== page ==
A Short Rant

The Youth Media Awards were announced this week. The book Hello, Universe by Erin Entrada Kelly won the Newbery Award. I saw one person on Facebook comment that the one review of the book mentioned that the r word is used a lot in the book. I don’t now what review that was, but I found one on Amazon with the same complaint. Is the r word used in the book? Yes, but you have to look at context. It is used multiple times by the bully against a kid who goes to the resource room for special help. I know that we would rather not see the word, but if you are writing realistic fiction you have to be realistic. I guarantee you kids are still calling other kids retarded no matter how many times we tell them the word is hurtful. It is real for the bully to use the word. Nothing about the book makes it seem this is OK.

In the fall there was a big controversy over the book The Black Witch. There was a review online that pulled several racist comments out and used them to say the book was hurtful and should never have been published. People piled on and posted negative reviews on Goodreads without ever reading the book. I read the book. What they fail to comprehend is that those racist statements in the book were said by racist characters. Some were said by the main character, but the entire point of the book was to see the growth in a character who was raised to believe her race was superior only to realize how wrong that was once she goes to school with other races. Context matters. It was a very good book.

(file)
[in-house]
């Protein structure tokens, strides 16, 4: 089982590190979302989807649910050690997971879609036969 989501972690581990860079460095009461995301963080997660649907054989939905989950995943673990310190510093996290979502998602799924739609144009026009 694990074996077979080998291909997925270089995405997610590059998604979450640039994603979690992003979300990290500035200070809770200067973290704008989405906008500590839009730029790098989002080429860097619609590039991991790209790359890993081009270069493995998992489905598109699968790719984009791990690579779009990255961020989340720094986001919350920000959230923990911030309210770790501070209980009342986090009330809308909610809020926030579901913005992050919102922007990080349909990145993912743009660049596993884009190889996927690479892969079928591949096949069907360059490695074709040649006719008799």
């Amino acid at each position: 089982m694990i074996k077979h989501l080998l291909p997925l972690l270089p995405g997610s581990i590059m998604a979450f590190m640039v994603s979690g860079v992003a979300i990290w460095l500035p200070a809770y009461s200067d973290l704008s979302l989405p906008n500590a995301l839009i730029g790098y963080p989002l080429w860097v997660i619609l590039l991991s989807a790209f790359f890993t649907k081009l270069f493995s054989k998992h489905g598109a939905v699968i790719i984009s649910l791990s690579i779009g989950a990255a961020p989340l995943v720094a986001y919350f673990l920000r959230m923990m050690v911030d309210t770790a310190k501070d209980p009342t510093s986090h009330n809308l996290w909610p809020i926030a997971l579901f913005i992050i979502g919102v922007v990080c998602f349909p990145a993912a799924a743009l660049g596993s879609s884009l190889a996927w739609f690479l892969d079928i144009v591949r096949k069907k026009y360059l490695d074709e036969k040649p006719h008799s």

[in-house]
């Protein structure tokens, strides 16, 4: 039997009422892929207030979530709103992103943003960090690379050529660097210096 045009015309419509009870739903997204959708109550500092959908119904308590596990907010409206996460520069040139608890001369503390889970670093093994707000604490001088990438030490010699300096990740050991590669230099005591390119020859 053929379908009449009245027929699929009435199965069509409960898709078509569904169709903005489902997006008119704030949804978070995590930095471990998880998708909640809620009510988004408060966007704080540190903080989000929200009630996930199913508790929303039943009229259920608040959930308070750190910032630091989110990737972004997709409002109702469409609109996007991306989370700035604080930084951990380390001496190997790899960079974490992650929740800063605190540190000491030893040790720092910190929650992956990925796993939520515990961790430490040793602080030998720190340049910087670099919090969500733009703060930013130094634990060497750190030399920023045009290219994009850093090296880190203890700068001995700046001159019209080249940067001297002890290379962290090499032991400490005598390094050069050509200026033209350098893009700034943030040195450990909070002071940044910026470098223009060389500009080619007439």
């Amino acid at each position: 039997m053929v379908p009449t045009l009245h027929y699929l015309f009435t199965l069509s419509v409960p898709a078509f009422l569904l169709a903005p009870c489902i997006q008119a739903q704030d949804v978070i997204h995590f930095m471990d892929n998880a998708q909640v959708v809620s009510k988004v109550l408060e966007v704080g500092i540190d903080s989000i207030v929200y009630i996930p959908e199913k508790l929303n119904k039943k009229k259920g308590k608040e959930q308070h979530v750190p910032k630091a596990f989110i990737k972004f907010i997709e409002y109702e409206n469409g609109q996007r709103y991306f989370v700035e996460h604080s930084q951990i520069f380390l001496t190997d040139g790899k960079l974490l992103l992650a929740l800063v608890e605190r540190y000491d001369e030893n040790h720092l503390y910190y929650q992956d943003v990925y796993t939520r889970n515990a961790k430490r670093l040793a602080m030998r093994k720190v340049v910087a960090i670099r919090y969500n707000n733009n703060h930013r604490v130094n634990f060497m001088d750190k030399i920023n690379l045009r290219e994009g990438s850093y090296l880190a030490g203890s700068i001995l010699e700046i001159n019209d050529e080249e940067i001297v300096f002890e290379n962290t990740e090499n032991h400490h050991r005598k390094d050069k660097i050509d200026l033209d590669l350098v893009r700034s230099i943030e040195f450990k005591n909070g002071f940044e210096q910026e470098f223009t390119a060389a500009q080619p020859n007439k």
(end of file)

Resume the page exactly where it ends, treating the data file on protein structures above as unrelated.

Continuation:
I keep seeing over and over again how books are being pulled from schools because parents complained about language or other content without thinking that this language and content is what makes the book real. Why do you want your kids to read sugar-coated realities? Why are we judging books on a few words instead of on the entire content of the book? Why can’t we read challenging and difficult stories anymore?

Also – there was another school shooting today. We seem to be more active in removing “dangerous” books from schools than we are in keeping actual danger out. Maybe we could fix that?

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3 Comments

  1. Good rant. I actually had to think a bit to figure out what the r word was. I get really tired of people who judge a book based on a very small detail, often without even reading the entire book to see just how it fits in. I have no patience for this anymore. They don’t like it? Use it as a teaching point while reading the book with their child and giving it context. They might learn something themselves.

  2. I find it so interesting how often people get up-in-arms over realistic details, such as bullies using the “r” word. I understand that someone could argue that even a realistic usage still propagates the real-world use of the world, but you’re right in saying context makes a world of difference. In the example you point out, it would seem that the use of the “r” word stands to teach kids a lesson about the harmful effects of bullying, which seems like a good thing, to me.
    The recent school shooting is, again, horrific and deeply disheartening. So much can be said, but this doesn’t seem to be the appropriate place.

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